### Introduction

A titration is a process used to determine the volume of a solution needed to react with a given amount of another substance. In this experiment, you will titrate hydrochloric acid solution, HCl, with a basic sodium hydroxide solution, NaOH. The concentration of the NaOH solution is given and you will determine the unknown concentration of the HCl. Hydrogen ions from the HCl react with hydroxide ions from the NaOH in a one-to-one ratio to produce water in the overall reaction:

${{\text{H}}^{\text{ + }}}{\text{(aq) + C}}{{\text{l}}^{\text{ - }}}{\text{(aq) N}}{{\text{a}}^{\text{ + }}}{\text{(aq) + O}}{{\text{H}}^{\text{ - }}}{\text{(aq)}} \to {{\text{H}}_{\text{2}}}{\text{O(1) + N}}{{\text{a}}^{\text{ + }}}{\text{(aq) + C}}{{\text{l}}^{\text{ - }}}{\text{(aq)}}$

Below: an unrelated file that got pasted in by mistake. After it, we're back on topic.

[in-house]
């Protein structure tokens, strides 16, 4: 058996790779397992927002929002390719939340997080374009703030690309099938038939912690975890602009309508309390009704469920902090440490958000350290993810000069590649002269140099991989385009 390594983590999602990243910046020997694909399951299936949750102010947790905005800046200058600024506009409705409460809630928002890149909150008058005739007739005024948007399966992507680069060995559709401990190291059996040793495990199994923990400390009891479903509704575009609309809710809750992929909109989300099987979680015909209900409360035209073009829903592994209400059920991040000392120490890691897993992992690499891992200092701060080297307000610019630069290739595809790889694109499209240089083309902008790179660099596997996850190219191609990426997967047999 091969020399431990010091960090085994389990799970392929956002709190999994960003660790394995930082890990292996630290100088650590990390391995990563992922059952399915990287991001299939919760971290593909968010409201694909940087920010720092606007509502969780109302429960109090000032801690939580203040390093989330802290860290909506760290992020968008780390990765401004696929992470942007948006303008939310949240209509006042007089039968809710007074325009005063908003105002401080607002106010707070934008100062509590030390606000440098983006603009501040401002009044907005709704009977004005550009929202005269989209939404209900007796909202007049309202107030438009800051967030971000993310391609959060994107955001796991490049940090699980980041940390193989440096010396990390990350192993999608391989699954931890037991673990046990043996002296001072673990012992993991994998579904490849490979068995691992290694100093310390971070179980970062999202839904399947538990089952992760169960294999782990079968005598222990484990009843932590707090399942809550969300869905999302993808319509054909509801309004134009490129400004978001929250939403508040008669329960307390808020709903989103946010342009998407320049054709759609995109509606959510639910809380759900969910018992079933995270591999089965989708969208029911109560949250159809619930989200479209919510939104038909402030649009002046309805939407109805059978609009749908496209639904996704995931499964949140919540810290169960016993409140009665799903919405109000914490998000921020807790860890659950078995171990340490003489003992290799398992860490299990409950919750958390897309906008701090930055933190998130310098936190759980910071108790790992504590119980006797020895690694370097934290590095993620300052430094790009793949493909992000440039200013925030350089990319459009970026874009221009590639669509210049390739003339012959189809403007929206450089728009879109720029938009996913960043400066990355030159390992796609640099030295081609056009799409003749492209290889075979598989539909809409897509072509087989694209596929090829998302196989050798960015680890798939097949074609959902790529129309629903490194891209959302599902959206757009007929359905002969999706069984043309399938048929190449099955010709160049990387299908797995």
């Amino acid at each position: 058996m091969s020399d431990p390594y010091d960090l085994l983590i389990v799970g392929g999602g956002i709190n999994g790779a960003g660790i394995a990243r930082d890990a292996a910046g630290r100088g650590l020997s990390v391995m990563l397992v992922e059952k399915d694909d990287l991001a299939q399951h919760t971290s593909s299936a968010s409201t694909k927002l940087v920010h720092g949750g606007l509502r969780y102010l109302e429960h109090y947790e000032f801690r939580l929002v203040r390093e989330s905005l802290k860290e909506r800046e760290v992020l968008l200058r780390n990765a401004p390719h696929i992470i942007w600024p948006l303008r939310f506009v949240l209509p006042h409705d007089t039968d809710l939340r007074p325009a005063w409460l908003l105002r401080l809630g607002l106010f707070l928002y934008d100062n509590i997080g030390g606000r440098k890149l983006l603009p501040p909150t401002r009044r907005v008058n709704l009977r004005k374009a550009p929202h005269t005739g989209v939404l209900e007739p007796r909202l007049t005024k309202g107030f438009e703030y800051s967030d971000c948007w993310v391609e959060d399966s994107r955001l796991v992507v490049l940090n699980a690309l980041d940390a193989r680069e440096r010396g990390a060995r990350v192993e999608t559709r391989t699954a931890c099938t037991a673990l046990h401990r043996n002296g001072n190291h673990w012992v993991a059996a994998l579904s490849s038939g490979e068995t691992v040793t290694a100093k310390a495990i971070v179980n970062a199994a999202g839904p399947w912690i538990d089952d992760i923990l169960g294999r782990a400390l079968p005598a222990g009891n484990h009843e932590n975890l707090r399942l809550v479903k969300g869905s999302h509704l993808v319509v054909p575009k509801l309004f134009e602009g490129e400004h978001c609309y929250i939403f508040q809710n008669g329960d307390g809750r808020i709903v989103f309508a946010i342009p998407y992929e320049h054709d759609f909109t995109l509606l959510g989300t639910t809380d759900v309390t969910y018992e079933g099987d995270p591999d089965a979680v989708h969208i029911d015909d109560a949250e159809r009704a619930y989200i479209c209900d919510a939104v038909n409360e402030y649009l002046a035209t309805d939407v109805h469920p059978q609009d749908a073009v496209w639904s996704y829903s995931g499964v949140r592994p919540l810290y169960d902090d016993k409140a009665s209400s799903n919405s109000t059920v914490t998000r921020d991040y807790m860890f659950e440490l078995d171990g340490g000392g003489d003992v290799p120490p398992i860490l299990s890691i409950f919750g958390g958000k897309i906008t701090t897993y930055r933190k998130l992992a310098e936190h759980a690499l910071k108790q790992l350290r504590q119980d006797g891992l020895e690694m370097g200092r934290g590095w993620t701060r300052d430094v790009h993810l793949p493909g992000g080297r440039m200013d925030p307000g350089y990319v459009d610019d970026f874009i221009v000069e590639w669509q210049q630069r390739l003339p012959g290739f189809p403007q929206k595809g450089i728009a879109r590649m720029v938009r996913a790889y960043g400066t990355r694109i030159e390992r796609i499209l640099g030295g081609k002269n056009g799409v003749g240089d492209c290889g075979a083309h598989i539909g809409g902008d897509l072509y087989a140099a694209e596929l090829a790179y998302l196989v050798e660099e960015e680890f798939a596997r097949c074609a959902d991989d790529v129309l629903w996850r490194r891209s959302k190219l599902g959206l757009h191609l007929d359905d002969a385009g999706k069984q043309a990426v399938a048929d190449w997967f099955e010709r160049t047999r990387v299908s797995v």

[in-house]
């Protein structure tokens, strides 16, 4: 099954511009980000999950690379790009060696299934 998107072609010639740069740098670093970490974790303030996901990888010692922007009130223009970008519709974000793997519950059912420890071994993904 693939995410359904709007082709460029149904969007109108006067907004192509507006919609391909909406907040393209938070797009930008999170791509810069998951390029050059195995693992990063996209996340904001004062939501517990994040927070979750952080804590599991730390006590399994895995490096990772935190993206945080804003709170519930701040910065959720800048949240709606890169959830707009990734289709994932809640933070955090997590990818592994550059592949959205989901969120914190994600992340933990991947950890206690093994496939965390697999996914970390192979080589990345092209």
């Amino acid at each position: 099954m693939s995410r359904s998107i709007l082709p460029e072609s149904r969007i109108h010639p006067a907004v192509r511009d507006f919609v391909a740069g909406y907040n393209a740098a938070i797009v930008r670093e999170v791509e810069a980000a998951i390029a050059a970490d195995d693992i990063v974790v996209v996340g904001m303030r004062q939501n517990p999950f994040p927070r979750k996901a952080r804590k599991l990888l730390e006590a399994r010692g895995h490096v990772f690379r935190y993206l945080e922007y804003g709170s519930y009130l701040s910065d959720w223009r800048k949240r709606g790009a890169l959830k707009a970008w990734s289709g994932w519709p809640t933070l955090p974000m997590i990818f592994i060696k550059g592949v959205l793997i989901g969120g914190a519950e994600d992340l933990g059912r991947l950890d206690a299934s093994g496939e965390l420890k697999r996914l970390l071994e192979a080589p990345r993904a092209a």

When HCl solution is titrated with NaOH solution, the pH value of the acidic solution is initially low. As base is added, the change in pH is quite gradual until close to the equivalence point, when equimolar amounts of acid and base have been mixed. Near the equivalence point, the pH increases very rapidly. The change in pH then becomes more gradual again, before leveling off with the addition of excess base.

### Objectives

In this experiment, you will

• Perform a microscale acid-base titration.
• Monitor pH.
• Determine the approximate concentration of the acid used in the titration.